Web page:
Did they use it in their posts? I must not have been paying very close attention, and missed it, if so.
Several questions jumped out at me while reading this Motl post on stupid questions. Perhaps I should just make a list.
- If science is the only valid way of framing questions or answering them, and the problems with framing questions are largely language problems (as his list seems to imply) like defining things—why doesn’t Motl rely on the science of linguistics for his analysis?
- Is there some other science, that isn’t linguistics, that Motl relied upon for drawing up his list?
- When writing off thousands of years of philosophy and theology, did Motl merely have trouble finding specific examples to quote, or is it unscientific to examine the objects of one’s critique?
- Is everyone who disagrees with Motl both stupid and dishonest?
When I read statements like this:
Do we have a “free will”? I don’t know what the question means.
I wonder why he doesn’t consult a reader, or the SEP entry at least. If one wanted to waste yet more time on trivialities, you could even read some of the history of the thing, such as the debate between Desiderius Erasmus and Martin Luther. But I know that the only thing more worthless than a philosopher is a theologian, so I must have taken leave of my senses to even suggest seeking out such context.
I know it’s easy to simply ask a dizzying array of questions, so I’ll try to make this easier. If nothing else, I’d like it if Ryan could address the following:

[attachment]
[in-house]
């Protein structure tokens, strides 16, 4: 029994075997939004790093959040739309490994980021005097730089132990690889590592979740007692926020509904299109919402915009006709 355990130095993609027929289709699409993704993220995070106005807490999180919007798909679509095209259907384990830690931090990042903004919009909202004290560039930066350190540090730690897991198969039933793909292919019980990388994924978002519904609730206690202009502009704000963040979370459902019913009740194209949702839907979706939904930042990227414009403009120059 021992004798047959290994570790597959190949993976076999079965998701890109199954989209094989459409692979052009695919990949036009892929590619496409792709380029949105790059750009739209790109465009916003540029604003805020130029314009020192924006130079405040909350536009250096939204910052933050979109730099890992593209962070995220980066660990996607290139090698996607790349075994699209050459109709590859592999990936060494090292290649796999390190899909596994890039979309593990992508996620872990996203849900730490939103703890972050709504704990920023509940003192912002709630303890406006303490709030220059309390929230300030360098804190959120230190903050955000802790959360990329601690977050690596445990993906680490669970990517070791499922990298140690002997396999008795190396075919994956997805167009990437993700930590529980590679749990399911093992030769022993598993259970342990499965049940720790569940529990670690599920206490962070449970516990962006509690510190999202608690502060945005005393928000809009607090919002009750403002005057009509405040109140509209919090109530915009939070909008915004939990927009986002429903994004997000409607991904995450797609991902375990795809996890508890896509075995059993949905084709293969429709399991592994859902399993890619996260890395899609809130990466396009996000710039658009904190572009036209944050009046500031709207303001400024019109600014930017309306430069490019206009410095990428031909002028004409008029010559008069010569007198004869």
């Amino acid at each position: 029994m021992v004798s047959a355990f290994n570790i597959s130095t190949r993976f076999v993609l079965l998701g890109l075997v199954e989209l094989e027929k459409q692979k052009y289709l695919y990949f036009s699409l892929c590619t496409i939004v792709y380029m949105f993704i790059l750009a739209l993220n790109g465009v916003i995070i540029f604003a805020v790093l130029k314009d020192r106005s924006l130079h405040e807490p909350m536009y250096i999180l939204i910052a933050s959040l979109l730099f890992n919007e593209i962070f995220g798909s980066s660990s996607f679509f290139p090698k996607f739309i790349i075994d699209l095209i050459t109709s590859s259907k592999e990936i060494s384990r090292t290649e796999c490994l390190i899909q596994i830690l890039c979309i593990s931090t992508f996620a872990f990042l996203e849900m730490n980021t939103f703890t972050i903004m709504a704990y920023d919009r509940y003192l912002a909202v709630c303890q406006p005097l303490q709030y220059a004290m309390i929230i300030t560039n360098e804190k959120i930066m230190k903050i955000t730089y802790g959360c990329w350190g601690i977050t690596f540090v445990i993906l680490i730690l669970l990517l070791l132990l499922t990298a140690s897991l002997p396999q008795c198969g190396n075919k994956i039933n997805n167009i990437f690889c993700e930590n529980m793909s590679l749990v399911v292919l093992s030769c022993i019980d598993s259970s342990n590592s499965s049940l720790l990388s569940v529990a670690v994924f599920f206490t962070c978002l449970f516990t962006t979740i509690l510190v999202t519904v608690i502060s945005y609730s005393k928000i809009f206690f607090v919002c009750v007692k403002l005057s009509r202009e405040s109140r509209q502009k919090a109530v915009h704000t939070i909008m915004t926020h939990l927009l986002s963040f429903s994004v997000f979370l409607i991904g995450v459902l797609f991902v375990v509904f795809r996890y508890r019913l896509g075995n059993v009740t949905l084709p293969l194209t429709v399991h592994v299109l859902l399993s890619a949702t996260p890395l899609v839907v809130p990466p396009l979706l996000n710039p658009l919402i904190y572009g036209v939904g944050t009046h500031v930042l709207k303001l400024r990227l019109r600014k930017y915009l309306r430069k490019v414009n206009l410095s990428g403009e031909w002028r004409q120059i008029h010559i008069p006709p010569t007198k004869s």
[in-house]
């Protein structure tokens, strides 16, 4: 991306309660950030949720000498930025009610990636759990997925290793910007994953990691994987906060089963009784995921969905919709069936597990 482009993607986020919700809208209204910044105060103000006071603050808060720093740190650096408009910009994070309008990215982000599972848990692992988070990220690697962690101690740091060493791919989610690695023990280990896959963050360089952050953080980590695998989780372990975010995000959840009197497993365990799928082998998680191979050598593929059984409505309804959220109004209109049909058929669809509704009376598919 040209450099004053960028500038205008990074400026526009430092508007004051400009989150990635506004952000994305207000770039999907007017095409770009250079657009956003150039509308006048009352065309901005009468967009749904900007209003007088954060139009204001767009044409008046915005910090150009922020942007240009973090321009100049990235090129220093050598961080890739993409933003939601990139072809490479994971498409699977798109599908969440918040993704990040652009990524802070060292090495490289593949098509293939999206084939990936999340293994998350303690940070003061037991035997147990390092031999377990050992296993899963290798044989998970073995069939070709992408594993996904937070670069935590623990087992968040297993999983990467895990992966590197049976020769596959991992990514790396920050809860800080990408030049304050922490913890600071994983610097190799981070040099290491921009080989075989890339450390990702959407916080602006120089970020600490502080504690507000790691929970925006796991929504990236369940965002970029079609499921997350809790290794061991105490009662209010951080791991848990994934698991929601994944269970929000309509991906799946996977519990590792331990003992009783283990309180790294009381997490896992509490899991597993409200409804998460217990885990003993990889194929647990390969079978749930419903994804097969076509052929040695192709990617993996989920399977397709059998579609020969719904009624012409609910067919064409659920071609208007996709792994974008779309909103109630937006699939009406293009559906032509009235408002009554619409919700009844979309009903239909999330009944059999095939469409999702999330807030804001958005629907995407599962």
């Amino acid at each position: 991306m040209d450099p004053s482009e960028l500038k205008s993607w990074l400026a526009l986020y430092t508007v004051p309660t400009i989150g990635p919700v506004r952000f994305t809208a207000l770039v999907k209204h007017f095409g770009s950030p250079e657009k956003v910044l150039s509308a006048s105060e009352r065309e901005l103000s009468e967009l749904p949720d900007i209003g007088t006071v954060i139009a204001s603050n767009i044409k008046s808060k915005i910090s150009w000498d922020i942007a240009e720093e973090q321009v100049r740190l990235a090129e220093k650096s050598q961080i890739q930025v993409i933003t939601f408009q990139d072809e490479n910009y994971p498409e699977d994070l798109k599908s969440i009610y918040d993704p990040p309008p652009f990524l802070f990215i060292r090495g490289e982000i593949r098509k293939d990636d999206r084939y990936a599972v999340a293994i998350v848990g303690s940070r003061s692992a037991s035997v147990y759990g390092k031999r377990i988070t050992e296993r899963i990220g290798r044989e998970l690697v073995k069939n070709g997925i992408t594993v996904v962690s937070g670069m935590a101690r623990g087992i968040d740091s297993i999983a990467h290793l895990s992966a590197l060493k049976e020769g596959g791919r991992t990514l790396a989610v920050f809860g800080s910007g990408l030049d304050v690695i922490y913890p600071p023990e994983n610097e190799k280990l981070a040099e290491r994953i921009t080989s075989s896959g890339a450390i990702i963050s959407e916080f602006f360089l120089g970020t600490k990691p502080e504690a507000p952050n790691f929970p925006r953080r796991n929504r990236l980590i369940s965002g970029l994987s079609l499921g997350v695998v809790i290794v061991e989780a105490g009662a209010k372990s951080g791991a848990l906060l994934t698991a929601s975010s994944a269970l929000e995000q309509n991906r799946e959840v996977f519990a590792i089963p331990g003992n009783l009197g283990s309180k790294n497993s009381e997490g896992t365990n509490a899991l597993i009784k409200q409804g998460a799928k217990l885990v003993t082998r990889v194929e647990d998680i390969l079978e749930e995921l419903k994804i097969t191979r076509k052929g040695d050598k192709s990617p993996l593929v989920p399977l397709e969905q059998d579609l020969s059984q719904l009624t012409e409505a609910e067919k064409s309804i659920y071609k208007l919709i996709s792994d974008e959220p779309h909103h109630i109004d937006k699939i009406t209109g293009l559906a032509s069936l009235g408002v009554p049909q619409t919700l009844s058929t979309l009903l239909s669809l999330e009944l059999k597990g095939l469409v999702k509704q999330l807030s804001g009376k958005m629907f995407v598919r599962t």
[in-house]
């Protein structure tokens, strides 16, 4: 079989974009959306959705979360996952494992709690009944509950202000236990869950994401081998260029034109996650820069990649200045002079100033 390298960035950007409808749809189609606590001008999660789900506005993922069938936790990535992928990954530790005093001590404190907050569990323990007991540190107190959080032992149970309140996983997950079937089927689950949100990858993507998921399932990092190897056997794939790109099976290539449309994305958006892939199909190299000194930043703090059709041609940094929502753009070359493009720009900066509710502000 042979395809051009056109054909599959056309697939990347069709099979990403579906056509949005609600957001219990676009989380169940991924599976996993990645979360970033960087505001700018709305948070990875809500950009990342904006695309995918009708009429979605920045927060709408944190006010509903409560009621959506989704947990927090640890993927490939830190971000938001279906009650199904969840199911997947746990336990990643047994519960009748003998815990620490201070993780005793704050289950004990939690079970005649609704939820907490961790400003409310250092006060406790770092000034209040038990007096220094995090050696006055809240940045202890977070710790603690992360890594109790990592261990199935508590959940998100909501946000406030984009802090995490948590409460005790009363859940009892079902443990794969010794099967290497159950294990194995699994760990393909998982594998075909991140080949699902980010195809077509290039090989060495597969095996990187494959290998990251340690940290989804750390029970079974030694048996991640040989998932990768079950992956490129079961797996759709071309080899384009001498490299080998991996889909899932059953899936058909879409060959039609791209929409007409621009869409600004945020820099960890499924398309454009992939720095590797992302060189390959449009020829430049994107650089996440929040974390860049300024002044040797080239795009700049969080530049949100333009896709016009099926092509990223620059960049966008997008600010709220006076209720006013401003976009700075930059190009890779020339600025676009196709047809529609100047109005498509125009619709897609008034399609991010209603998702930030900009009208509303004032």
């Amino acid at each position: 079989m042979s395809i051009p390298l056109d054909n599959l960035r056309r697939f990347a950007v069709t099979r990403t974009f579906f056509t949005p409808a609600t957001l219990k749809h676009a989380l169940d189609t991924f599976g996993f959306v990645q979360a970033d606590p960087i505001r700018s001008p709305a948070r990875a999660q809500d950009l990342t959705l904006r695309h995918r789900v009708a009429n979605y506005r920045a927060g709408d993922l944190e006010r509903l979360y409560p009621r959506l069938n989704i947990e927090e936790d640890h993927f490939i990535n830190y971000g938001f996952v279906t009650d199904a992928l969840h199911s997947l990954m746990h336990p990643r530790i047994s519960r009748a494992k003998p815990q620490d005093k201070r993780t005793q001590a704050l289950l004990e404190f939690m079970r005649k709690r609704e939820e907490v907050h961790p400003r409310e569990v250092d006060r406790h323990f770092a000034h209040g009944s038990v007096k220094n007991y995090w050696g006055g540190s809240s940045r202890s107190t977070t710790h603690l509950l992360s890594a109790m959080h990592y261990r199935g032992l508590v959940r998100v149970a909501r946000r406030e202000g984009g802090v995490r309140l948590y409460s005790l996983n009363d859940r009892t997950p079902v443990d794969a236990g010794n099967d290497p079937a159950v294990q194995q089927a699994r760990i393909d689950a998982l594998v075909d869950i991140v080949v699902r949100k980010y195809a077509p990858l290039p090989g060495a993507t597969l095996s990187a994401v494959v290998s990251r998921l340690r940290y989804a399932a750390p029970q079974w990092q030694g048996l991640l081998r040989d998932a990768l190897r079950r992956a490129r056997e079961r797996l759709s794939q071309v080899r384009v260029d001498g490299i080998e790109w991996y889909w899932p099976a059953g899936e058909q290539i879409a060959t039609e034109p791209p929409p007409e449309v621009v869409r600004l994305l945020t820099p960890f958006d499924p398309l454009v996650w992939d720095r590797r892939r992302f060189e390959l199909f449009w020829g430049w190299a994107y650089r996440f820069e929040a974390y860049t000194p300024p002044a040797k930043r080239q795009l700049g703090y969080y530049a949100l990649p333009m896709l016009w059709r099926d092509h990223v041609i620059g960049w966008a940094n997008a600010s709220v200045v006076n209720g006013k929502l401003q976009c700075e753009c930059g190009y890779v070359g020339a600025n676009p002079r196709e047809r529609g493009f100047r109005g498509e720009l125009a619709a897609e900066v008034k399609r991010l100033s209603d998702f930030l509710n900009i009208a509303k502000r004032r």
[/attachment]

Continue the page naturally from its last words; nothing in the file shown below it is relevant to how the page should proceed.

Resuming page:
- How do we determine what counts as “getting results”?
- What is it about psychology that makes its conclusions more trustworthy than moral philosophy?
- What is the difference between the reasoning done to arrive at the scientism-pragmatism position, and the reasoning that is being rejected as unscientific?
On the last question, I think Tuomas Tahko has a pretty good framework. I do not know enough about physics to evaluate his claims about it, so perhaps Ryan is in a better position to do so. If he likes what he finds there, he might be interested in Tahko’s (300 page) defense of the necessity of metaphysics.
But I said I’d stick to stupid questions, and here I’ve concluded with a stupid suggestion. Hopefully the march of scientific history will wash away this entire episode.
6 thoughts on “A Few Stupid Questions”
I just hope I didn’t come off like this http://existentialcomics.com/comic/76
The quickest way to begin is to clarify two things:
(1) While Motl probably is a “scientism-ist,” I am not, so that criticism doesn’t apply to what I’m getting at.
(2) My position isn’t pragmatism so much as it is meta-pragmatism… or maybe it’s better to see it as super-pragmatism.
So, go back to the old man outside the coffee shop – the “result” is giving him change. My claim is that it’s no better to do so for utilitarian reasons than for deontological or eudaimonist reasons. This seems straightforward enough to me, but maybe I am wrong. If so, your response should be an explanation of why eudaimonist altruism is of a higher value than any other reasoning that results in exactly the same act of altruism. There is no need to bring “scientism” or “pragmatism” into it at all. (That’s what Episode One was about.) My only point in citing Motl was that he does a great job of explaining, in his idiosyncratic way, the follies of getting hung up on philosophical taxonomy when the question is simple.